On February 19, 1990, Adobe released Photoshop 1.0 on Mac System 6. 30 years later, it’s impossible to overstate how transformative the image editing software has been to all of our lives. To mark today’s milestone, Adobe is looking to the future by adding new features to Photoshop on the iPad, and celebrating its legacy with updates for the Mac.
Since its initial release last November, Adobe has worked quickly to add missing desktop features to Photoshop on the iPad and introduce new functionality in areas where the touch interface shines. The app has now surpassed 1 million downloads and 2.8 million cloud documents. The most significant addition today is the Object Selection tool, first released on the desktop three months ago.
The Object Selection tool uses machine learning to make selections quick and accurate, especially when images have multiple objects. Rough selections are automatically refined based on the content in your image. The same functionality and settings from macOS are present on the iPad version. A Refine Edge brush will ship in the future.
Type layer, character, and option properties have been added. Adobe says this includes common typographic controls like tracking, leading, scaling, and formatting of text. Kerning support is promised in a future release.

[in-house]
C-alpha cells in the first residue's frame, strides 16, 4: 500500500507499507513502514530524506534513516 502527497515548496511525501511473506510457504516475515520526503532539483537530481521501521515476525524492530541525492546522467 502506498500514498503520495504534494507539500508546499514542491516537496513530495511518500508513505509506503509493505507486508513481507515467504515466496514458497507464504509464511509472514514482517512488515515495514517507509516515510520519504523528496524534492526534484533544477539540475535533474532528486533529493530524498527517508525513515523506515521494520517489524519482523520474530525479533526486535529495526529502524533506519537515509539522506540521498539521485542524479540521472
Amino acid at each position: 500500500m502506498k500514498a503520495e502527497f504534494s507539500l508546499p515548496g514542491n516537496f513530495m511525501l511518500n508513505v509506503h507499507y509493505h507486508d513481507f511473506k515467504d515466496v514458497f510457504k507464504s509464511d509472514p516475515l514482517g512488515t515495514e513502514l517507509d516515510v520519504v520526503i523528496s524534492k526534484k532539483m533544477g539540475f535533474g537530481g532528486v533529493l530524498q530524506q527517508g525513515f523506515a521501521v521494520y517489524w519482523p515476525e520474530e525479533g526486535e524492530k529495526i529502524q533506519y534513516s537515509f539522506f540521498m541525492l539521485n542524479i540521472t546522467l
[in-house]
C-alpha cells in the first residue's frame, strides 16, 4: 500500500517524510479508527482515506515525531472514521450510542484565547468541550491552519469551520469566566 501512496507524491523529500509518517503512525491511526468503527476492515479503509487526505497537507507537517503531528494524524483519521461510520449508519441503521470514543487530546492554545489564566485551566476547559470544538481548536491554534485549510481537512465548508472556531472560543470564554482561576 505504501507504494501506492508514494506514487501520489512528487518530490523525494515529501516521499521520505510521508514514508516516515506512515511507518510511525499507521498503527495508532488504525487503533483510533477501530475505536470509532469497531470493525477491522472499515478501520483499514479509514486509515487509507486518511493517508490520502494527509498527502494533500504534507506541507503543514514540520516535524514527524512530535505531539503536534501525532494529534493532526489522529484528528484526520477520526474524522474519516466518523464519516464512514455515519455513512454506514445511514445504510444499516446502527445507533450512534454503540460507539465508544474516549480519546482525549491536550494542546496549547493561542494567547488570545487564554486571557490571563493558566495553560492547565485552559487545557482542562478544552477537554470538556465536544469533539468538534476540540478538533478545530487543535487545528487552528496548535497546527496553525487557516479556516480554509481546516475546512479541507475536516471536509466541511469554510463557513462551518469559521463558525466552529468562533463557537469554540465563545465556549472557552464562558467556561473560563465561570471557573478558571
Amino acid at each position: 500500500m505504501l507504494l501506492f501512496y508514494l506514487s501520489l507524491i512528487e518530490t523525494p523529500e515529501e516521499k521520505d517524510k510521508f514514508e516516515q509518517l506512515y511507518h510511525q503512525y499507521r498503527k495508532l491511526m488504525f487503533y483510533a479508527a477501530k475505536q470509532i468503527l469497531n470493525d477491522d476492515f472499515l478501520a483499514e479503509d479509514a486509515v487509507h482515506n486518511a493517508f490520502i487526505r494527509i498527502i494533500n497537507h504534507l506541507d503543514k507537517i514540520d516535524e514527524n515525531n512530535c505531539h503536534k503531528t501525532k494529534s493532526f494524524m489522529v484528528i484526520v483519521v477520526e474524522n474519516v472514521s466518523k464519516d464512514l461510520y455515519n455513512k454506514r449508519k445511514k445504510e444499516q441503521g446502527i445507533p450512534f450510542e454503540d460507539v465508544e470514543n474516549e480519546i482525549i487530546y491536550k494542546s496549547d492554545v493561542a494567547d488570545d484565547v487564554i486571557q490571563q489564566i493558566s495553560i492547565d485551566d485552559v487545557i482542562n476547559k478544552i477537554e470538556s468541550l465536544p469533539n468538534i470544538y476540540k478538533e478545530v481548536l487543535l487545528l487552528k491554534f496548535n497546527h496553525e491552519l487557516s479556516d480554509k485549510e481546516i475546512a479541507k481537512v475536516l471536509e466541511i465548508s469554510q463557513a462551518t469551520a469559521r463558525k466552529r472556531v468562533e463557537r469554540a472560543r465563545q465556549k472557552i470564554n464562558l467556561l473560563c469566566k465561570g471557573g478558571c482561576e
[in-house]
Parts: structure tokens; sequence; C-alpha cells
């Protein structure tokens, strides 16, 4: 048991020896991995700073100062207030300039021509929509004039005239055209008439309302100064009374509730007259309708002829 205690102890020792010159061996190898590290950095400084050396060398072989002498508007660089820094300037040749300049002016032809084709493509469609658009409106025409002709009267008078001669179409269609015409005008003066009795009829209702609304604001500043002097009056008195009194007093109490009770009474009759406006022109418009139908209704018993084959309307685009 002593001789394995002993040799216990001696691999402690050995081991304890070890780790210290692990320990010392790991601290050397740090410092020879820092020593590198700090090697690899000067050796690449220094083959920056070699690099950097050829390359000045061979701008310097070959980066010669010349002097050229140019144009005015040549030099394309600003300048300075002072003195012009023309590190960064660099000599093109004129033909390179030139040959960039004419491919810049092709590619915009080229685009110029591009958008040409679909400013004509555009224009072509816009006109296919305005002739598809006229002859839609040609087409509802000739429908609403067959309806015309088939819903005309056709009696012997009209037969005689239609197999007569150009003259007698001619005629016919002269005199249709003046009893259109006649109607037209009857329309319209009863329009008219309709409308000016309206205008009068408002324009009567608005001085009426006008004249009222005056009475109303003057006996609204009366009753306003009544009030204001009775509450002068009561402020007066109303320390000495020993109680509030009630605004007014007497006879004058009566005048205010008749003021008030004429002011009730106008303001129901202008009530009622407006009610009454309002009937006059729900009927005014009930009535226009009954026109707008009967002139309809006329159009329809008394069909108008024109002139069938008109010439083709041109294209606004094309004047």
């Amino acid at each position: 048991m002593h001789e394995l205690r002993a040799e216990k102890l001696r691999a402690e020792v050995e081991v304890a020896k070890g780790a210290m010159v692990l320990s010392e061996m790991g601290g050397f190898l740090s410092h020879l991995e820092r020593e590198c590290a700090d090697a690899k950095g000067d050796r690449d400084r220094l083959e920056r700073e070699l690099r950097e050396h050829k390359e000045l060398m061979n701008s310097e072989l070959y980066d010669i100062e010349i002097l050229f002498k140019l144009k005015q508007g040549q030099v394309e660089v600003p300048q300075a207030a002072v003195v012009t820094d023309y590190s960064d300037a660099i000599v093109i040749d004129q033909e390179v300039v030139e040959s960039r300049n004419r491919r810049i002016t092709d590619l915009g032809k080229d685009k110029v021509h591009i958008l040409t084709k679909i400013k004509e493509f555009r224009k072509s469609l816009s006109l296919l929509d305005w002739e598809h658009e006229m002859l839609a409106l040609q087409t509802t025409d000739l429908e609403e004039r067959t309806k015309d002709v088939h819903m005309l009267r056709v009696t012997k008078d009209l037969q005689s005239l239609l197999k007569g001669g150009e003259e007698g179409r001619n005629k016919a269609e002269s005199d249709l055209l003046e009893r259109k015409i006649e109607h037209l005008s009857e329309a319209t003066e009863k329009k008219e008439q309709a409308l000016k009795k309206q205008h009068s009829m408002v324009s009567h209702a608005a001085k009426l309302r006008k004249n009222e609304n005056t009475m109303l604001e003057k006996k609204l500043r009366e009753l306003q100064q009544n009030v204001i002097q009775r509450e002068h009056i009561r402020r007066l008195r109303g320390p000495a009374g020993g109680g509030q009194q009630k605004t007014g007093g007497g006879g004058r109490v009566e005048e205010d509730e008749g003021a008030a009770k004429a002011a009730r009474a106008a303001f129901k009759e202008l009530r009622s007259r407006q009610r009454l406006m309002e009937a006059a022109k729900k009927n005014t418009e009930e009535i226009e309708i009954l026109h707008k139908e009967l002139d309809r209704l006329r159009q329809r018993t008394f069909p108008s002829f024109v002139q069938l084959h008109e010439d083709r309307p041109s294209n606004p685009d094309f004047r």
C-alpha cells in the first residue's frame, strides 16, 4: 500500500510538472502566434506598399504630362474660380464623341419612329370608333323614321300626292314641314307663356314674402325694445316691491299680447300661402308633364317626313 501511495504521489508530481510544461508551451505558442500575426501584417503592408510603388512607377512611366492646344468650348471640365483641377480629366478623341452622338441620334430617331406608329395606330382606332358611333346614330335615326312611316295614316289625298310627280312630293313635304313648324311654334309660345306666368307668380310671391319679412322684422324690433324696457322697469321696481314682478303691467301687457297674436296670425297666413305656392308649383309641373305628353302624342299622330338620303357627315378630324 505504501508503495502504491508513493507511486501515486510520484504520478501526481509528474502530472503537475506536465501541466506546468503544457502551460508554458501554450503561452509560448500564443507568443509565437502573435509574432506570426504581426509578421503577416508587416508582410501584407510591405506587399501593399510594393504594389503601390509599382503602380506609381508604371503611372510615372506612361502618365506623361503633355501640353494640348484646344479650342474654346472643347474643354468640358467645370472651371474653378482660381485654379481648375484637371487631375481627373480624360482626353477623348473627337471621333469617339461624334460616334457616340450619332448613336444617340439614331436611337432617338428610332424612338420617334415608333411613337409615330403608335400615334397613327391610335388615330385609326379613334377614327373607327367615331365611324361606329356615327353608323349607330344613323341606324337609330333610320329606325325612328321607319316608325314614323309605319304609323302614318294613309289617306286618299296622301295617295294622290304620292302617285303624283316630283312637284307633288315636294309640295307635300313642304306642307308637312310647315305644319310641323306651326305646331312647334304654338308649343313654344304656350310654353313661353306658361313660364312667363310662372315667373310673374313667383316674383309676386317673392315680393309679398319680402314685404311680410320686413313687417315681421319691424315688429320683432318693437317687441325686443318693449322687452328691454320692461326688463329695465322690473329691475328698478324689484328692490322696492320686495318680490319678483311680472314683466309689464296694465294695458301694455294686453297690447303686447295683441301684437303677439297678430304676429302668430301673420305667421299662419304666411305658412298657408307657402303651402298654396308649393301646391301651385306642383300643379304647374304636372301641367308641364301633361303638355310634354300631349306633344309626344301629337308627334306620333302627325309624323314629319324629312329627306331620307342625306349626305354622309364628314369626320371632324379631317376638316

Cloud document upload and download speeds have been improved for all PSDs 10MB or larger. Depending on file size and network performance, Adobe claims up to 90% faster uploads and downloads are possible.
On the Mac, Photoshop will support Dark Mode in macOS for system dialogs. The Content-Aware Fill workspace has also been improved. Multiple selections and fills can be made without leaving and re-entering the workspace each time. This streamlined workflow was a top request of Photoshop users.
Output quality and performance of the Lens Blur effect has been improved thanks to GPU processing. Users should see improved realism, sharpness, and more colorful bokeh. Adobe explained the algorithm powering Lens Blur in detail:
The results are created by an algorithm the team built by studying the first principles of physics and how light interacts with objects in the real world. It is carefully tuned to simulate a 3D environment to create the most realistic results possible, while also consuming the least amount of computer power so you don’t burn up your machine. Lots of research and iteration occurred to make the feature. Several PhDs were involved. And now you can synthetically adjust the depth of field by dynamically manipulating the blur of a 2D image after capture in milliseconds.
You should see today’s Photoshop updates on the desktop and iPad rolling out today if you’re a Creative Cloud subscriber. For even more information, read Adobe’s blog post. Adobe is encouraging fans to share their 30th anniversary Photoshop memories with the hashtag #PsILoveYou30.
Lead image by Kelly Castro
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